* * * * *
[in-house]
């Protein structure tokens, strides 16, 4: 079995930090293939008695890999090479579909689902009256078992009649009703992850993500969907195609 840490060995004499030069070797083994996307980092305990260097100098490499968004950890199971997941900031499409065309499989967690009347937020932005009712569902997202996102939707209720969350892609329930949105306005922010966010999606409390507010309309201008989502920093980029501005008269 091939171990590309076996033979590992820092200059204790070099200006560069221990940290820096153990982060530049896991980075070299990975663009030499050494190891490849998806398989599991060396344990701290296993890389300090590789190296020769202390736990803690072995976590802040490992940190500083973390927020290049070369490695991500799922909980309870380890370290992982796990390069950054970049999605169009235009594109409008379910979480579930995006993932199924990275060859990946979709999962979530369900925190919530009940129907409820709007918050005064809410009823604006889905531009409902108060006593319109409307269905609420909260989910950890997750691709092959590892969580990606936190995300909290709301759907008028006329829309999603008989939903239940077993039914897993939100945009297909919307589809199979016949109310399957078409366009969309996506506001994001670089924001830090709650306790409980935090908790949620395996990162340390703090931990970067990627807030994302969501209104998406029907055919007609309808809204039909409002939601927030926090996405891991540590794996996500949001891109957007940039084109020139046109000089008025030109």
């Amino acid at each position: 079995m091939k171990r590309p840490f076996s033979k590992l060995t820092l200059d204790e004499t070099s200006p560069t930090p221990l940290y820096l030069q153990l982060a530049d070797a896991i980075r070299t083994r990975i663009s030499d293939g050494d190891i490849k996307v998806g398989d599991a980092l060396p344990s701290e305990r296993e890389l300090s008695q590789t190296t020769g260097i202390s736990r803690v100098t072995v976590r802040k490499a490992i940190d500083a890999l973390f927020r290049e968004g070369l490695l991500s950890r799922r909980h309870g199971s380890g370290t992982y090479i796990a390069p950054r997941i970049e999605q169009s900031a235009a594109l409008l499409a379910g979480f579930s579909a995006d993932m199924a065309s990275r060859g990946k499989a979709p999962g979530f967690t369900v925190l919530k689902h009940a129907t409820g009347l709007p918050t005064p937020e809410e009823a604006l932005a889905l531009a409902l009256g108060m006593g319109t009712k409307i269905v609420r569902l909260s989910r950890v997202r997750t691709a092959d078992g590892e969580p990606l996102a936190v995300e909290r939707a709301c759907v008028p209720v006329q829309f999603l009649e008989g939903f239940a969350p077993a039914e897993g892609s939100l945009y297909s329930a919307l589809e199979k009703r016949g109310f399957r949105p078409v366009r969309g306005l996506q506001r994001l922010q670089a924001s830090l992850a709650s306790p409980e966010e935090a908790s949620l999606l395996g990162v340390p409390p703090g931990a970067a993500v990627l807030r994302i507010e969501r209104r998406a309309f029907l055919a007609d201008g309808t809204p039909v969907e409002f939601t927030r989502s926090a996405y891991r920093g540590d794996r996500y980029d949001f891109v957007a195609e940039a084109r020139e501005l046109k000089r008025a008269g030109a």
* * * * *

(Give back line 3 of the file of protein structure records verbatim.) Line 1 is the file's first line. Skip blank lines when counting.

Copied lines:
């Amino acid at each position: 079995m091939k171990r590309p840490f076996s033979k590992l060995t820092l200059d204790e004499t070099s200006p560069t930090p221990l940290y820096l030069q153990l982060a530049d070797a896991i980075r070299t083994r990975i663009s030499d293939g050494d190891i490849k996307v998806g398989d599991a980092l060396p344990s701290e305990r296993e890389l300090s008695q590789t190296t020769g260097i202390s736990r803690v100098t072995v976590r802040k490499a490992i940190d500083a890999l973390f927020r290049e968004g070369l490695l991500s950890r799922r909980h309870g199971s380890g370290t992982y090479i796990a390069p950054r997941i970049e999605q169009s900031a235009a594109l409008l499409a379910g979480f579930s579909a995006d993932m199924a065309s990275r060859g990946k499989a979709p999962g979530f967690t369900v925190l919530k689902h009940a129907t409820g009347l709007p918050t005064p937020e809410e009823a604006l932005a889905l531009a409902l009256g108060m006593g319109t009712k409307i269905v609420r569902l909260s989910r950890v997202r997750t691709a092959d078992g590892e969580p990606l996102a936190v995300e909290r939707a709301c759907v008028p209720v006329q829309f999603l009649e008989g939903f239940a969350p077993a039914e897993g892609s939100l945009y297909s329930a919307l589809e199979k009703r016949g109310f399957r949105p078409v366009r969309g306005l996506q506001r994001l922010q670089a924001s830090l992850a709650s306790p409980e966010e935090a908790s949620l999606l395996g990162v340390p409390p703090g931990a970067a993500v990627l807030r994302i507010e969501r209104r998406a309309f029907l055919a007609d201008g309808t809204p039909v969907e409002f939601t927030r989502s926090a996405y891991r920093g540590d794996r996500y980029d949001f891109v957007a195609e940039a084109r020139e501005l046109k000089r008025a008269g030109a």